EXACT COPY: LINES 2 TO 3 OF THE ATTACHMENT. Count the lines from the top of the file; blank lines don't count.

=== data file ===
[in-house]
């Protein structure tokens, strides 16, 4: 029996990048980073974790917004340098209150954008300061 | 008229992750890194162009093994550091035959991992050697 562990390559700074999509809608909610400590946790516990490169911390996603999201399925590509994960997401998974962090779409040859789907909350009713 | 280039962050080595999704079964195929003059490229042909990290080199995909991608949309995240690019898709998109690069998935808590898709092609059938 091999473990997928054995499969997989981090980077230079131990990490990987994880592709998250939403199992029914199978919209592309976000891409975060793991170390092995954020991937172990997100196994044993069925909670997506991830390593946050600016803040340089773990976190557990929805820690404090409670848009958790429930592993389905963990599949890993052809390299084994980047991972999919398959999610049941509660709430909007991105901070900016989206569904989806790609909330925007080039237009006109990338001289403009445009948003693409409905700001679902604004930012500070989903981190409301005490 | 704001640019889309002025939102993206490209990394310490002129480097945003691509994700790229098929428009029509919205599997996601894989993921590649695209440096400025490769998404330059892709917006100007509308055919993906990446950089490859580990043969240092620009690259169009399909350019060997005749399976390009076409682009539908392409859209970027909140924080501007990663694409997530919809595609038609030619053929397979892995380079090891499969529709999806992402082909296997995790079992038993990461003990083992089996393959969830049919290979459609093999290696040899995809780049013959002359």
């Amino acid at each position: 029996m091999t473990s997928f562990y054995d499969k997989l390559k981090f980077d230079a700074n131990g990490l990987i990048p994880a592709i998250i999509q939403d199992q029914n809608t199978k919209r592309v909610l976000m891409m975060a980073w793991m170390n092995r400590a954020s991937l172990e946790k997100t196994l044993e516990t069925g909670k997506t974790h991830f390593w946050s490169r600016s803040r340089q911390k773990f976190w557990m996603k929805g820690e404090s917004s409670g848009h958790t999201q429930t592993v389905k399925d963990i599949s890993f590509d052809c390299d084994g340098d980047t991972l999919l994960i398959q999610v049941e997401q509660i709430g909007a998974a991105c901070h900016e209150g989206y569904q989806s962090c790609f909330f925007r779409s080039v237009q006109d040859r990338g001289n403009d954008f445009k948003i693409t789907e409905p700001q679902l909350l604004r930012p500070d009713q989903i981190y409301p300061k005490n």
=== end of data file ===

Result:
């Protein structure tokens, strides 16, 4: 029996990048980073974790917004340098209150954008300061 | 008229992750890194162009093994550091035959991992050697 562990390559700074999509809608909610400590946790516990490169911390996603999201399925590509994960997401998974962090779409040859789907909350009713 | 280039962050080595999704079964195929003059490229042909990290080199995909991608949309995240690019898709998109690069998935808590898709092609059938 091999473990997928054995499969997989981090980077230079131990990490990987994880592709998250939403199992029914199978919209592309976000891409975060793991170390092995954020991937172990997100196994044993069925909670997506991830390593946050600016803040340089773990976190557990929805820690404090409670848009958790429930592993389905963990599949890993052809390299084994980047991972999919398959999610049941509660709430909007991105901070900016989206569904989806790609909330925007080039237009006109990338001289403009445009948003693409409905700001679902604004930012500070989903981190409301005490 | 704001640019889309002025939102993206490209990394310490002129480097945003691509994700790229098929428009029509919205599997996601894989993921590649695209440096400025490769998404330059892709917006100007509308055919993906990446950089490859580990043969240092620009690259169009399909350019060997005749399976390009076409682009539908392409859209970027909140924080501007990663694409997530919809595609038609030619053929397979892995380079090891499969529709999806992402082909296997995790079992038993990461003990083992089996393959969830049919290979459609093999290696040899995809780049013959002359």
């Amino acid at each position: 029996m091999t473990s997928f562990y054995d499969k997989l390559k981090f980077d230079a700074n131990g990490l990987i990048p994880a592709i998250i999509q939403d199992q029914n809608t199978k919209r592309v909610l976000m891409m975060a980073w793991m170390n092995r400590a954020s991937l172990e946790k997100t196994l044993e516990t069925g909670k997506t974790h991830f390593w946050s490169r600016s803040r340089q911390k773990f976190w557990m996603k929805g820690e404090s917004s409670g848009h958790t999201q429930t592993v389905k399925d963990i599949s890993f590509d052809c390299d084994g340098d980047t991972l999919l994960i398959q999610v049941e997401q509660i709430g909007a998974a991105c901070h900016e209150g989206y569904q989806s962090c790609f909330f925007r779409s080039v237009q006109d040859r990338g001289n403009d954008f445009k948003i693409t789907e409905p700001q679902l909350l604004r930012p500070d009713q989903i981190y409301p300061k005490n």